November 15, 2012
For Immediate Release For Media Inquiries Contact:Lesley Chinn email@example.com(773) 746-9044
ALDERMAN SAWYER INTRODUCES PRIVATIZATION TRANSPARENCY ORDINANCE
As the city council votes for the 2013 budget, Alderman Roderick T. Sawyer of the 6th Ward introduced an ordinance that he believes will help the city maintain growth as it increases its fiscal discipline. The Privatization Transparency and Accountability Ordinance is a tool to allow the City Council to evaluate the full costs of any proposed privatization deals as well as judge their effectiveness in maintaining financial accountability. The ordinance would require a city council committee hearing on any proposed privatization deals that would evaluate the savings, and if the deal was in the best interests of the city.
"I do not believe that there are no good privatization deals," Alderman Sawyer said, "I just think we should be clear about which deals are in the best interest of the city and which are not. I have a concern about touting a monetary savings if we haven't thought about the people that will lose a job, the families that could lose a home and the local businesses that could lose a loyal customer. "
The Ordinance provides that any City department that is considering the privatization of any part of its operations must :conduct a study on the cost-effectiveness of privatizing the service prior to the award of any contract; work with the potentially affected employees, and their union, to pursue all reasonable options to improve the quality of service in-house; cooperate with the City Council Committee on Budget and Government Accountability which will hold at least one hearing on the proposed privatization plan; demonstrate greater than 10% projected cost savings and that the economic benefits of privatization outweigh the public’s interest in continued city operation of the service; among other reforms.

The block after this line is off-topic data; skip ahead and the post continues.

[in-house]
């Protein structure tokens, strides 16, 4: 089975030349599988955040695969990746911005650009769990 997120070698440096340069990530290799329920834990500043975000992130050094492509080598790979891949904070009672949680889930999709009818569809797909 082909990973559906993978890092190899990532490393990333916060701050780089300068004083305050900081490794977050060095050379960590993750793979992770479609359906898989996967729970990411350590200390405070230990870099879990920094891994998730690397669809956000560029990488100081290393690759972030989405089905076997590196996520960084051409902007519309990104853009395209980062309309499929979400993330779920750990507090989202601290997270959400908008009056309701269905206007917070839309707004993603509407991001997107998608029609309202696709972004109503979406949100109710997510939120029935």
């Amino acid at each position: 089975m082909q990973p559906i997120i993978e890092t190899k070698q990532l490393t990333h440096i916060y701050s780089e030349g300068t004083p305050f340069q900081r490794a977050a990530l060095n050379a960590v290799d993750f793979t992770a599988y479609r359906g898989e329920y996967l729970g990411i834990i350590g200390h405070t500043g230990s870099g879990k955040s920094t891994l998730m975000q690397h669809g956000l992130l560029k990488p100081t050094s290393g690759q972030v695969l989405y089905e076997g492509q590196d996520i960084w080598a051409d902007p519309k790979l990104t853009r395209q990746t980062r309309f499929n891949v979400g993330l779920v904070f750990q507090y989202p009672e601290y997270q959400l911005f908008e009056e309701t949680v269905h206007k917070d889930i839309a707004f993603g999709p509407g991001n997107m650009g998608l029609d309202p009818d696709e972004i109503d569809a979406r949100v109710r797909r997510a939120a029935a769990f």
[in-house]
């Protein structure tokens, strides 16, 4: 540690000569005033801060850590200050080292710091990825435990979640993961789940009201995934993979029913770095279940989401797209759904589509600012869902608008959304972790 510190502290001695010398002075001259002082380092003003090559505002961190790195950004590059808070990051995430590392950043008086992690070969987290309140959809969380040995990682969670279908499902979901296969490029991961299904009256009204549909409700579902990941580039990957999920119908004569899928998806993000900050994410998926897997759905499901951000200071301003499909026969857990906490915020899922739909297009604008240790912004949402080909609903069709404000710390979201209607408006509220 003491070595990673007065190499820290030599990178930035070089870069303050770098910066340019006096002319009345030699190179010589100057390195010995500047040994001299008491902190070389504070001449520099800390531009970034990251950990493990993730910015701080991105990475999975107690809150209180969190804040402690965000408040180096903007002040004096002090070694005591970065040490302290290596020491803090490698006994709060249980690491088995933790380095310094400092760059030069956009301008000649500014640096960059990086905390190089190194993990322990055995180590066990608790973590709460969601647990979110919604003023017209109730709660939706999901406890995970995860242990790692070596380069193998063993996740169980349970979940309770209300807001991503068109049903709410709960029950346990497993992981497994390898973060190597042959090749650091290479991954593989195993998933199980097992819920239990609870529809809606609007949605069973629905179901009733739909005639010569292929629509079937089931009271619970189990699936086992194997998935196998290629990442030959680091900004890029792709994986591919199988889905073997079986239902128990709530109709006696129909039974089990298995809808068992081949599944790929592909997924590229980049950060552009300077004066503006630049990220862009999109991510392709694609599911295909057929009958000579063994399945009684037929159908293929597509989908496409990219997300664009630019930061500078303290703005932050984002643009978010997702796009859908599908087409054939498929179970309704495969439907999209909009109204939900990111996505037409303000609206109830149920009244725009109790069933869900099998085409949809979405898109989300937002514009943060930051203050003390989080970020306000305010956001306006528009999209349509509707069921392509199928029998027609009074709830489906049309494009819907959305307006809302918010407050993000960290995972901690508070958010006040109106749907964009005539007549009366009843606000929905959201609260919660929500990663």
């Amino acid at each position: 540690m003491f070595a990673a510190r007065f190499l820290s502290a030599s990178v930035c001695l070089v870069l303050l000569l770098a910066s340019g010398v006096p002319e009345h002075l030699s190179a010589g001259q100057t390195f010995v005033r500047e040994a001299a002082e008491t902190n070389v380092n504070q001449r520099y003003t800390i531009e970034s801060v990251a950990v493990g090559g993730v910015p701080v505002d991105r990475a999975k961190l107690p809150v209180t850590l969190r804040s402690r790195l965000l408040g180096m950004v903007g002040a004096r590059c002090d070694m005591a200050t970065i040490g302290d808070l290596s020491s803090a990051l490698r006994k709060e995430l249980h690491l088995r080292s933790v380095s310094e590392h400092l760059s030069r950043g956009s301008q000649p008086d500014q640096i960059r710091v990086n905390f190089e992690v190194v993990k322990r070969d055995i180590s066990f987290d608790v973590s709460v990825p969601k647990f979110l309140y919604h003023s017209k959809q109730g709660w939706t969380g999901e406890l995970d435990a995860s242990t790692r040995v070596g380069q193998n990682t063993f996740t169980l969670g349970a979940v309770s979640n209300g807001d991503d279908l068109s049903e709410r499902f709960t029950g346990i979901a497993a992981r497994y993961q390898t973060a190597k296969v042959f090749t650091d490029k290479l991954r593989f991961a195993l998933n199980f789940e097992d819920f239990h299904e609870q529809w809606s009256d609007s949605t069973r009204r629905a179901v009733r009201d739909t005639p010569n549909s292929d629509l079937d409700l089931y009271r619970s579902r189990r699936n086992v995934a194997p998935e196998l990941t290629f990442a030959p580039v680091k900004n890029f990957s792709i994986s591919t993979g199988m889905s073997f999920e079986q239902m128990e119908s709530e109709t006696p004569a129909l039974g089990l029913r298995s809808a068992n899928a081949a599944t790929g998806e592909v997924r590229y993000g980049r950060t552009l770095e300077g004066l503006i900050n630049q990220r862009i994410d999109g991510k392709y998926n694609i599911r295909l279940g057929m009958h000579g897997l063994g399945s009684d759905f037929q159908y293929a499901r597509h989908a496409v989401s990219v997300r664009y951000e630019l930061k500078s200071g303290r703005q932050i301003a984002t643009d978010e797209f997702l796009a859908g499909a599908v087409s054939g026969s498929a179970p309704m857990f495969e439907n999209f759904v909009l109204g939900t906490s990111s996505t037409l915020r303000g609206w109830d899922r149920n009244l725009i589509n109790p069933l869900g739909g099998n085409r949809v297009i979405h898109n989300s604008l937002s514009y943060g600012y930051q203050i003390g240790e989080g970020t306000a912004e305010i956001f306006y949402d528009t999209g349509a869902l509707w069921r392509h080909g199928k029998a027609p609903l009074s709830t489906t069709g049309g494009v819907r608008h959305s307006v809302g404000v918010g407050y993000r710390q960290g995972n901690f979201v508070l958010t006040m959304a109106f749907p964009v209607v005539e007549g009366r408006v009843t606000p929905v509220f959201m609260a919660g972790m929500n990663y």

"I have a lot of government workers in my ward as do many of my colleagues," Alderman Sawyer continued, "If we gut the foundation of our most stable communities by moving jobs to companies that do not have a residency requirement, does the money saved on the budget make up for the money lost in property tax and sales tax revenue? Is there consideration on possible collateral costs of neighborhood destabilization and loss of property values? I believe that the more we know, the better it is for this city. This is a Pro-Chicago ordinance.”